Today I’m welcoming Julie Grasso, Middle Grade author to share some seriously amazing tips all the way from writing to publishing and much more!
She now has the floor …
I had a dream to write children’s books.
As a registered pediatric nurse I spent the better part of 13 years literally wrapping children in cotton wool. Every day I witnessed great courage and resilience which lead me to write a story about a little girl elf just like them, but that is the end of the story, let’s start from the beginning.
Confession 1: I didn’t know how to write a children’s book, so I bought a few books
- Ebook, Become A Children’s Book Writer by Jill McDougal
- Writing Best Selling Children’s Books by Alexander Gordon Smith
- Writing Children’s Books For Dummies by Lisa Rojany Bucceri and Peter Economy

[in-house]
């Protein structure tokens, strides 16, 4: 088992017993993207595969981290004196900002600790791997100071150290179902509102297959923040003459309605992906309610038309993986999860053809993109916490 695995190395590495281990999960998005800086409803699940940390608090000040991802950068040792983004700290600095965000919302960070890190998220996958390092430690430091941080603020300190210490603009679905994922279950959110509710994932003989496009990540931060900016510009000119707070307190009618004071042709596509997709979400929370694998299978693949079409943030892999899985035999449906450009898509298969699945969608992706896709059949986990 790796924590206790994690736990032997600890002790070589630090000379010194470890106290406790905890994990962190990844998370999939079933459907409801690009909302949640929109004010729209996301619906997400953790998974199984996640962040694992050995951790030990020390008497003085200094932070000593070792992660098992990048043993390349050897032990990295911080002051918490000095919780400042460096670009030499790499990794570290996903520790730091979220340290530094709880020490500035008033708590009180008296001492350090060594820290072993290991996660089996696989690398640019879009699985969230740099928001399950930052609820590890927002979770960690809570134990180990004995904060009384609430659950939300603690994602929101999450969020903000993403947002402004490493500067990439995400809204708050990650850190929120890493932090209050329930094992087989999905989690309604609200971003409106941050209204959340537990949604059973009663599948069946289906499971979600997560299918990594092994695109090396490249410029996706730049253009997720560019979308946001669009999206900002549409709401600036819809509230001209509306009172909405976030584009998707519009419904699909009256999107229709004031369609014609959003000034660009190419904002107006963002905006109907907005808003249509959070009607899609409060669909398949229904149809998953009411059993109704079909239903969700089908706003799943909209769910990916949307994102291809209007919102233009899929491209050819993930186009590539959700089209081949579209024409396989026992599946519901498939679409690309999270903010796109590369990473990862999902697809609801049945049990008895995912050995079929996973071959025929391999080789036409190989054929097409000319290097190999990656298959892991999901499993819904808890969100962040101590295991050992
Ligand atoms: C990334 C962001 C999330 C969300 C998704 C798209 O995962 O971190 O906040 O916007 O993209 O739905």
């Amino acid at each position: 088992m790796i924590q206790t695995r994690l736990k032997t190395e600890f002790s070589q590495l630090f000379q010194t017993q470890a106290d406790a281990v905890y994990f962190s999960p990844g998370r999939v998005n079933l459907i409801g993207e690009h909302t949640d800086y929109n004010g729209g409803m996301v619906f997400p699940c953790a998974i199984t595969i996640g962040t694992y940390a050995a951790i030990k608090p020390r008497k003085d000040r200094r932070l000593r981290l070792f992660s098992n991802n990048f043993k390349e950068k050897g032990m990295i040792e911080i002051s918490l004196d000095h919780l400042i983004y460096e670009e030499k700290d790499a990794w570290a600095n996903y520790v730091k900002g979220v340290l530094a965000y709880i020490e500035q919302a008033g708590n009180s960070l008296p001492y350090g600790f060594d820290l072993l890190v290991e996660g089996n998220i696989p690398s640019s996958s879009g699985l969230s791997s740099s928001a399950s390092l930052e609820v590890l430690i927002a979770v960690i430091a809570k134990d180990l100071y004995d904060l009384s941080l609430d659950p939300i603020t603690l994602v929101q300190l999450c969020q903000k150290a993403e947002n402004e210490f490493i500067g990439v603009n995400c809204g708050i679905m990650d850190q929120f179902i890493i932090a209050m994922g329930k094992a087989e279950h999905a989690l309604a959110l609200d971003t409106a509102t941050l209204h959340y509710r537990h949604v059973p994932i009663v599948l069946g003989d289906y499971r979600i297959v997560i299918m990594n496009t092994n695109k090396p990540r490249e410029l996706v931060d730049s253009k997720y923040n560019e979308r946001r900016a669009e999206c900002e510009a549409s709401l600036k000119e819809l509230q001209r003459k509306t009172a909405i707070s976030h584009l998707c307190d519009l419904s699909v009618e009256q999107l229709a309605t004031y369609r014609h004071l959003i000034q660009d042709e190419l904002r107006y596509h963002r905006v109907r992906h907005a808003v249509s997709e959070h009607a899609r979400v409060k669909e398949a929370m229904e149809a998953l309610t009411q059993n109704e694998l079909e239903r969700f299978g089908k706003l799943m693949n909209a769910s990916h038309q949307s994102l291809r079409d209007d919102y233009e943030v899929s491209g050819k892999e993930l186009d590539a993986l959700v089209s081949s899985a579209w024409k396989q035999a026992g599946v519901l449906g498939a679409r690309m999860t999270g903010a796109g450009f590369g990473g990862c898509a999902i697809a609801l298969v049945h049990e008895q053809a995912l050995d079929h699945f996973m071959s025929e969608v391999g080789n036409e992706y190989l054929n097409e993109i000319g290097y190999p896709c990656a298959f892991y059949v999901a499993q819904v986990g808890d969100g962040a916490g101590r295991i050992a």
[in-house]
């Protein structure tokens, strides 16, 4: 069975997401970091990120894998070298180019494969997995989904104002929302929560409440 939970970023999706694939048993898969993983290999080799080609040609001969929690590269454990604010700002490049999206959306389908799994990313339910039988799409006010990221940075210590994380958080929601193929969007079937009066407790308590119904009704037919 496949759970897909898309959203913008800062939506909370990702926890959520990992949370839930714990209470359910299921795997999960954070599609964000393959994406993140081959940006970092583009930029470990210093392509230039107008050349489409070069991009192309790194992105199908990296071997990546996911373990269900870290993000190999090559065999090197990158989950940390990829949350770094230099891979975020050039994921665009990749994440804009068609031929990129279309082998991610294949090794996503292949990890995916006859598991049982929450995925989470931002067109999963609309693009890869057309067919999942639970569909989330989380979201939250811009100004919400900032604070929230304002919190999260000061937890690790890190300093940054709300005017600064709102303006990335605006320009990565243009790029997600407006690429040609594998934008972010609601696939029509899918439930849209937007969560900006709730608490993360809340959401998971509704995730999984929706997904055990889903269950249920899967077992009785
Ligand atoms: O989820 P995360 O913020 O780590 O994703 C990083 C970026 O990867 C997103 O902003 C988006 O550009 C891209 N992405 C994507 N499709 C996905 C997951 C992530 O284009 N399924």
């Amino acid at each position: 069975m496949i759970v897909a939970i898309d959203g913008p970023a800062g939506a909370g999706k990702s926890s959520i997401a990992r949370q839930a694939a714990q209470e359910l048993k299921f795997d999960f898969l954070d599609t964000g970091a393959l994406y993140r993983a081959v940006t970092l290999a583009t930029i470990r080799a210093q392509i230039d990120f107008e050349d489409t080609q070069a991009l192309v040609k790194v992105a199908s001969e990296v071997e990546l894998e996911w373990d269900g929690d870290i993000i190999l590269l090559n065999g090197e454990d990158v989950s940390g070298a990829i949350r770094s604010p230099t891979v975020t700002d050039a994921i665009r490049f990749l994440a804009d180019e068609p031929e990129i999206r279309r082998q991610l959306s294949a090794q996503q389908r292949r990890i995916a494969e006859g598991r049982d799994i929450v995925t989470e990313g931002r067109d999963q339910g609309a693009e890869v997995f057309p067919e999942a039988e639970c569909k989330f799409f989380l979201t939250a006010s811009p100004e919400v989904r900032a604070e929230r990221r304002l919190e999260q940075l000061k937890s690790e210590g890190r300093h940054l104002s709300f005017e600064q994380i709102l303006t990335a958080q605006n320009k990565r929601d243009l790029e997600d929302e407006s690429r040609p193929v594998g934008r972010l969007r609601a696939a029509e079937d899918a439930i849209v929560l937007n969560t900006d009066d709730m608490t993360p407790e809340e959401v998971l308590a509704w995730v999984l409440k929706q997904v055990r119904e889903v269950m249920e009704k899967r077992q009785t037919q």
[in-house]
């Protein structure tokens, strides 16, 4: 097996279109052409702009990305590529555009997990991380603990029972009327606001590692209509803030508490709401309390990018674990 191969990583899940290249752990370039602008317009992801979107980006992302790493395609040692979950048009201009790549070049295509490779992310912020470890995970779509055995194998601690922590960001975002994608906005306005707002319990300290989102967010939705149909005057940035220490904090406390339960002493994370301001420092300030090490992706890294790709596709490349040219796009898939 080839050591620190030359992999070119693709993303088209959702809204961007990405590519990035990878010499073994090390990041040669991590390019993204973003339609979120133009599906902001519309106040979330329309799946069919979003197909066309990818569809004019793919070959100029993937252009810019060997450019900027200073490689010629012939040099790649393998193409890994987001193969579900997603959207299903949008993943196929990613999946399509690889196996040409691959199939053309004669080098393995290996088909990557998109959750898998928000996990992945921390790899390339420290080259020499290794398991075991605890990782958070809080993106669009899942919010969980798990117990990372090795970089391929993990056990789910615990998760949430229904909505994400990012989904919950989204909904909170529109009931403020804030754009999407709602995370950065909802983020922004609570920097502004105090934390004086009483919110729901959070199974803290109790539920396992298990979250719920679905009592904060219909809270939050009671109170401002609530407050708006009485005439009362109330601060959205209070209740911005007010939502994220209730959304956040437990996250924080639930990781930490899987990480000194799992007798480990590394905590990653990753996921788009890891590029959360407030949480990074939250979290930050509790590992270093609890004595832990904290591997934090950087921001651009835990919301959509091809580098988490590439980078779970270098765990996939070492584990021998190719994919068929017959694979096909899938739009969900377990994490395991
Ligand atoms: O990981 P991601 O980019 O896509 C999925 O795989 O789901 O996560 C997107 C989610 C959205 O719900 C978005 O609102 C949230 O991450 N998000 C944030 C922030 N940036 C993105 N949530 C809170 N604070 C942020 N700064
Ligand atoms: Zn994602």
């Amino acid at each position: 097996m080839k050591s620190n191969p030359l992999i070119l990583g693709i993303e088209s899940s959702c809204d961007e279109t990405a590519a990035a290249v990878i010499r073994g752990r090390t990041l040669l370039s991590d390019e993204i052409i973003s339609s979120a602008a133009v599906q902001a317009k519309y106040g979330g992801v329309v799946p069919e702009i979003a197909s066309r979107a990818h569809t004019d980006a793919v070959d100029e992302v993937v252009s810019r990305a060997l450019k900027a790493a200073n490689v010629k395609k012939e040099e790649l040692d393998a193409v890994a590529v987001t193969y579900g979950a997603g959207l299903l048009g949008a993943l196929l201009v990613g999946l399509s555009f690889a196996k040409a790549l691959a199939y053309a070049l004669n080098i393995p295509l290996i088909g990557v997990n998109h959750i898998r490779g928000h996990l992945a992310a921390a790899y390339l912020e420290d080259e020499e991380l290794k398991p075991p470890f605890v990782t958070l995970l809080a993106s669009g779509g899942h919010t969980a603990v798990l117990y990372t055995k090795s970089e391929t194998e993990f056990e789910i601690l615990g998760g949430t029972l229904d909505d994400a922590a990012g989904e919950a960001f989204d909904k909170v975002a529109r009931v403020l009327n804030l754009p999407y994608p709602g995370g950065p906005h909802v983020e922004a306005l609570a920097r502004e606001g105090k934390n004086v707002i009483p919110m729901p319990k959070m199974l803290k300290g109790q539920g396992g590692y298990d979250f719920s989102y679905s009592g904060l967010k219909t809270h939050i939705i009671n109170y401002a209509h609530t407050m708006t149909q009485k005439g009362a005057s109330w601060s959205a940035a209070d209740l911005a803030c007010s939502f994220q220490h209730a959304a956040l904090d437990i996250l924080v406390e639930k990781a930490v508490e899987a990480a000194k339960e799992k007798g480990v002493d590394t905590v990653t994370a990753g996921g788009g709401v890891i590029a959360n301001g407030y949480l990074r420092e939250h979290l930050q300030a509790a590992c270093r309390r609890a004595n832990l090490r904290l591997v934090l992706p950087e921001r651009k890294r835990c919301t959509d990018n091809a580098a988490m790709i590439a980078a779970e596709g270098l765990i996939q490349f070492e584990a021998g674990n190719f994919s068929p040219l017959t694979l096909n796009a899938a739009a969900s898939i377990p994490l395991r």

These books were absolutely brilliant, but they did alert me to the harsh facts about children’s book writing.
- It is a very close-knit industry and many publishers will not accept unsolicited manuscripts.
- Very few agents in Australia take on new clients.
- It will probably take you several years to hone your book before it is even remotely palatable.
- They suggested that I read lots of children’s books to get an idea of what other authors are writing about.
So I read a lot of kid’s books. Some I loved, some I couldn’t finish, but they gave me a great insight into the market and what kids are reading.
Confession 2: I do not speak literary
I thought that a Widget was a worm that got into your ear, a Meme was a typo, MC (main character) meant Master of Ceremonies, MS (manuscript) meant Multiple Sclerosis, WIP (work in progress) meant something you use to handle cattle, I can keep going if you like but you get the picture.
- When I joined Twitter only about six months ago, I didn’t know what all those words meant, but after following lots of authors and reading their tidbits and profiles and blogs and websites, I began to pick up the language. I am proud to say, I think I now speak Literary and Twitter and I have found so many useful resources and made many new friends along the way, like Rebecca Berto’s fabulous blog Novel Girl. [Rebecca here: thanks!]
Confession 3: Honey, I shrunk my dream